Jesus’ wounds remind me of the ways I’ve wounded others. His scars remind me of the ways I’ve been scarred by the consequences of my actions. His fall under the weight of the cross reminds me of the weight of my sin. Most times when I sin, I don’t grasp the seriousness of what I’m doing. Jesus took the weight of the world’s sin upon himself. Thank you for your mercy Lord. Thank you for your love.
With a spirit of thankfulness for the work of Jesus Christ for you; compose a thank you note/text/letter to someone in your life who has shown you mercy and grace. Simply thank them for modeling the mercy and grace of Jesus in your life. Now send this special message to that special person.
Prayer:Lord, when I really need mercy and grace from people who care about me, help me to accept it and respond with my thankfulness. Amen.
Scripture: Luke 23:27-31
27 A large number of people followed him, including women who mourned and wailed for him. 28 Jesus turned and said to them, “Daughters of Jerusalem, do not weep for me; weep for yourselves and for your children. 29 For the time will come when you will say, ‘Blessed are the childless women, the wombs that never bore and the breasts that never nursed!’ 30 Then “‘they will say to the mountains, “Fall on us!” and to the hills, “Cover us!”’ 31 For if people do these things when the tree is green, what will happen when it is dry?”
Jesus, while carrying the cross, takes time to console and compassionately reach out to these women who are mourning the loss of Him. This Man of Sorrows, Who is suffering immense pain and shame and loss, reaches out to these women, warning them and weeping with them. Even in His own suffering, He is still God with us.
As we have had to adjust our lives to the COVID-19 pandemic, most of us have had to suffer through more isolation and loneliness than we are accustomed to. Walk outside and look across at the home of a neighbor; it is ok if you can’t actually see their home from yours. Now say a prayer for them as they are suffering through this difficult time of quarantine as you take a moment to put aside your own suffering to reach out to them.
Prayer: Lord, in the middle of my own suffering help me be more like you in the middle of your suffering. Remind me to pray for those who are hurting whenever I really can’t take other action. Amen.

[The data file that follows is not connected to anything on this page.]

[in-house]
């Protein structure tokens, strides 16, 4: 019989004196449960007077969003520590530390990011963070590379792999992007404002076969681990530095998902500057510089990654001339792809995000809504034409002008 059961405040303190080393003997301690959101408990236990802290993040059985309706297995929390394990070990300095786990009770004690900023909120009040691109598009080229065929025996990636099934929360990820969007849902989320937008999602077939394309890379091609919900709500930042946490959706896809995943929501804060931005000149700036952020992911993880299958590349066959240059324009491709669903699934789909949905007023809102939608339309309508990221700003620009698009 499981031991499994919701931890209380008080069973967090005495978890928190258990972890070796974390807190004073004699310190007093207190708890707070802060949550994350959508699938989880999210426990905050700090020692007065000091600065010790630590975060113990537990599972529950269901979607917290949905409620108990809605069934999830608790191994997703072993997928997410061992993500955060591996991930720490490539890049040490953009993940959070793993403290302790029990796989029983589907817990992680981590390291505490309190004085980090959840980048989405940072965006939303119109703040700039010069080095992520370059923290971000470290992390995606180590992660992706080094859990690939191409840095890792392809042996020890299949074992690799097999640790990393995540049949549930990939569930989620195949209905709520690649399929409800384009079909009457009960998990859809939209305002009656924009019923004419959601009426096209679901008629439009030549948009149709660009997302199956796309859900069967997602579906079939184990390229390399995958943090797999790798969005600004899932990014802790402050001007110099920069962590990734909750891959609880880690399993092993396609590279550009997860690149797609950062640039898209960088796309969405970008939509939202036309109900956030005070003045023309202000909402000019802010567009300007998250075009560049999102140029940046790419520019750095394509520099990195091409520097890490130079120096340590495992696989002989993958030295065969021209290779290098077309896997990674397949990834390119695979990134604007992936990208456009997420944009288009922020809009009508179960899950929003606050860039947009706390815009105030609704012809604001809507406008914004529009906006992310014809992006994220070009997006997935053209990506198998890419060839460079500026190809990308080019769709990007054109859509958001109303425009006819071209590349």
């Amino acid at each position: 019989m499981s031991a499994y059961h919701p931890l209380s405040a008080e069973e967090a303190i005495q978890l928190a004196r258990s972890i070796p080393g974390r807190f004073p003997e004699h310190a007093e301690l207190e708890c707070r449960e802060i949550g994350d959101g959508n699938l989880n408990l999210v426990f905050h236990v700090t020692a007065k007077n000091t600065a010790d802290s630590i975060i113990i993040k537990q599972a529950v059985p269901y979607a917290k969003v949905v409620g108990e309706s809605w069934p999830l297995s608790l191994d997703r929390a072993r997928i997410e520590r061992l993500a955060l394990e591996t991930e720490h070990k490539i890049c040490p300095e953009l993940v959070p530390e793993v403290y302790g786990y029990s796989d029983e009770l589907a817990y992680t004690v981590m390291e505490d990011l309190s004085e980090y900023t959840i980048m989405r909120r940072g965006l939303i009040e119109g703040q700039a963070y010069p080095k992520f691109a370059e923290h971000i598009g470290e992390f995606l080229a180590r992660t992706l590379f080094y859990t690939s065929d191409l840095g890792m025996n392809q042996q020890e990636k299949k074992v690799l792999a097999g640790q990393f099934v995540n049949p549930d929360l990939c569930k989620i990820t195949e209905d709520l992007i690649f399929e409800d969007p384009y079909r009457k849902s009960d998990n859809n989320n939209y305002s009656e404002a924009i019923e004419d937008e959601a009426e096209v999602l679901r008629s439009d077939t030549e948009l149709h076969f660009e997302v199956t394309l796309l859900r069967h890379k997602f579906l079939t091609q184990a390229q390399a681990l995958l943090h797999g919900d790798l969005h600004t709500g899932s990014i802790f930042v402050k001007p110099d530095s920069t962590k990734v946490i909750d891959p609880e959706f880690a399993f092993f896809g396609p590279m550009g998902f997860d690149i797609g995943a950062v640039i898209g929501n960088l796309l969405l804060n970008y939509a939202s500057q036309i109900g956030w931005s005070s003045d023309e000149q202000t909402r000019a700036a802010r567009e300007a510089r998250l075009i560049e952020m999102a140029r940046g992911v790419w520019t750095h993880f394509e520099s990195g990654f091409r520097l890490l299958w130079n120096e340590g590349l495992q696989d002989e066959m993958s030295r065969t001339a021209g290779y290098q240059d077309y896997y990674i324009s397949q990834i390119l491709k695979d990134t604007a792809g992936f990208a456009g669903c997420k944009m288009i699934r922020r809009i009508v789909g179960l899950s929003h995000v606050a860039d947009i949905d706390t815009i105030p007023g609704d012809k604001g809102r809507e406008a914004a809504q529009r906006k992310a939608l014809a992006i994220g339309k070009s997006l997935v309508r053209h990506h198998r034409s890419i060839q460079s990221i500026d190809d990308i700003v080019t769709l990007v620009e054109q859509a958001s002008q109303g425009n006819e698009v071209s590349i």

Scripture: 1 Peter 2:23-24
23 When they hurled their insults at him, he did not retaliate; when he suffered, he made no threats. Instead, he entrusted himself to him who judges justly. 24 “He himself bore our sins” in his body on the cross, so that we might die to sins and live for righteousness; “by his wounds you have been healed.”
When the day begins badly and then worsens, we feel like quitting. Jesus must have felt the same way, but he didn’t give up. He knew what had to be done and loved us too much to say, “I quit.”
Remember a time that others were depending on you and you didn’t give up. What was that victory like and what did it lead to in further hard times when once again others were depending on you? In the classic story of the ‘Little Engine that Could’, the little engine struggles to accomplish its goal while repeating the mantra, “I think I can, I think I can”. What would your mantra be that you repeat to yourself to keep you from quitting?
Prayer: Lord, when things seem unbearable and I feel like quitting, strengthen me, especially when others are depending on me to keep on going. Amen.
Scripture: Luke 23:26
26 As the soldiers led him away, they seized Simon from Cyrene, who was on his way in from the country, and put the cross on him and made him carry it behind Jesus.
Jesus is so weak that the Roman soldiers enlist a bystander, Simon of Cyrene, to bear Jesus’ cross to hurry things up a bit. Jesus – the Son of God, King of All the World – is so weak that he falls along the way and needs to be helped. The One who made others whole is Himself battered, bruised, and broken.
Find a quiet (or semi-quiet) place and read Matthew 25:44-46
44 “They also will answer, ‘Lord, when did we see you hungry or thirsty or a stranger or needing clothes or sick or in prison, and did not help you?’ 45 “He will reply, ‘Truly I tell you, whatever you did not do for one of the least of these, you did not do for me.’ 46 “Then they will go away to eternal punishment, but the righteous to eternal life.”
Consider this: In what ways have you been serving the ‘least of these’? Can you think of times in the past week that you have failed to act in service of the least in your life?
Prayer: Lord, Simon’s first reaction might have been, “That’s not my problem.” Oftentimes I react in the same way. Jesus, you said that other people are you when they come into my life. Sometimes, helping them seems like an unfair, thankless job. Help me be thankful for the chance to help. Amen.